For caring for an injured stray dog, Sue Cuthbertson faces a fine from the Hong Kong government. The South China Morning Post reports that she has been charged with breaching the Rabies Ordinance for not having a license, for not having the dog vaccinated and for failing to have the dog on a leash in a public place. She faces up to HK$4,000 in fines.
Cuthbertson, who volunteers for the group Sai Kung Stray Friends, had dubbed the stray Red Dog for his coppery fur.
Earlier this year, Red Dog had been injured after being caught in traps set by the Agriculture, Fisheries and Conservation Department. The first time was back in May. While he was able to run off, the trap was still attached to his leg.
Cutherbertson had known Red Dog (whom she described as the “alpha male” of his pack) for two years when he got caught in the snare. As she said, ”obviously the dog was in pain. He disappeared for a few days, and then he came and part of his leg was missing”; she also figured that he had not eaten during that time. In July, Red Dog got caught in a trap again.
Fearing that Agriculture, Fisheries and Conservation Department officers would euthanize Red Dog, Cuthbertson claimed that she was his owner. She had previously claimed ownership for another stray two years ago. Then, she was able to plead guilty via a letter and did not have to pay a fine. This time, she has been summoned to court.
Cuthbertson says that Red Dog dog is healthy, even with his partially missing paw; he has been living at the Friends’ kennels in Sai Kung. She emphasizes that, while he might look “big and ferocious,” he is actually a “gentle giant.”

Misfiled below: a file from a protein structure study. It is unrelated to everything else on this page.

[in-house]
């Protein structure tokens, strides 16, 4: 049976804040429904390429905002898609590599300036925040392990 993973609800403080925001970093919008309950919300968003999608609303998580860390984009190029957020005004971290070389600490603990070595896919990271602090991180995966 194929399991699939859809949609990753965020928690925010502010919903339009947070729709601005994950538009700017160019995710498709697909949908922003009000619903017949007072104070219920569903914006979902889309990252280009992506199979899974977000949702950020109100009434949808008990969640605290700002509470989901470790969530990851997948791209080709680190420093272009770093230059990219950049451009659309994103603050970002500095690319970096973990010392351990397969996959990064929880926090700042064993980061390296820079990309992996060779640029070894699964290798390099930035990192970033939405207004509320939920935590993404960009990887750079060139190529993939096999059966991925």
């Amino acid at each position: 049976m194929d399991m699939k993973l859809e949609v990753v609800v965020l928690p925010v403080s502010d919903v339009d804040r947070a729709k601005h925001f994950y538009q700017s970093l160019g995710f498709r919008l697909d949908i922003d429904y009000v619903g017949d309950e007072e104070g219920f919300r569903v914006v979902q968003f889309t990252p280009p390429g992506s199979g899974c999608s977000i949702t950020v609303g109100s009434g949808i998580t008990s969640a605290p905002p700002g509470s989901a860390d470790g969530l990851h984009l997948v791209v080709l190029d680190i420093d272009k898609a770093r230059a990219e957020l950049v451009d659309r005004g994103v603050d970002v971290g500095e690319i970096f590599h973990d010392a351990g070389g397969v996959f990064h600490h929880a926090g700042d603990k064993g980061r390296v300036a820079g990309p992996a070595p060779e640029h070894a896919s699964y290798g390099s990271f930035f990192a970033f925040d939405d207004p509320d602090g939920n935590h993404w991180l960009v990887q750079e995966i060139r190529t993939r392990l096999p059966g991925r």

Red Dog’s case more than shows the need for the Hong Kong government to quickly implement a “trap, neuter and return scheme that would reduce the number of strays.”
A spokeswoman for Hong Kong’s Agriculture, Fisheries and Conservation Department says that two sites have been identified for a trial trap-neuter-return scheme, in Yuen Long and Cheung Chau, and that one of the two could begin operating as early as next year. But the department is also contending that its traps — which were introduced from Australia ten years ago — did not cause Red Dog’s injury and that the snares have been “endorsed by the Animal Welfare Advisory Group.”
Animal rights advocates dispute such claims. As another volunteer, Poh Kim-keow, said back in July, the traps actually “contravene the Prevention of Cruelty to Animals Ordinance, which has a broad definition of animal cruelty.” Under this ordinance, anyone who “terrifies or causes any unnecessary suffering to an animal” can be penalized.
Not only are the government’s own traps indeed causing “unnecessary suffering” to animals, but Sai Kung Stray Friends points out that they could cause injury to humans. Specifically, someone “walking on Clearwater Bay’s popular Lung Ha Wan hiking trail, where the dog that chewed off its paw was trapped the second time” could just as easily step into a trap.
Cutherbertson’s court date is set for December 4. She said that she plans to plead guilty, as she did two years ago. Noting that there really is “no other option,” she says “if you want to save these dogs you have to say you own them” — and if Hong Kong wants to be serious about its own Prevention of Cruelty to Animals Ordinance, it will stop using the traps immediately.
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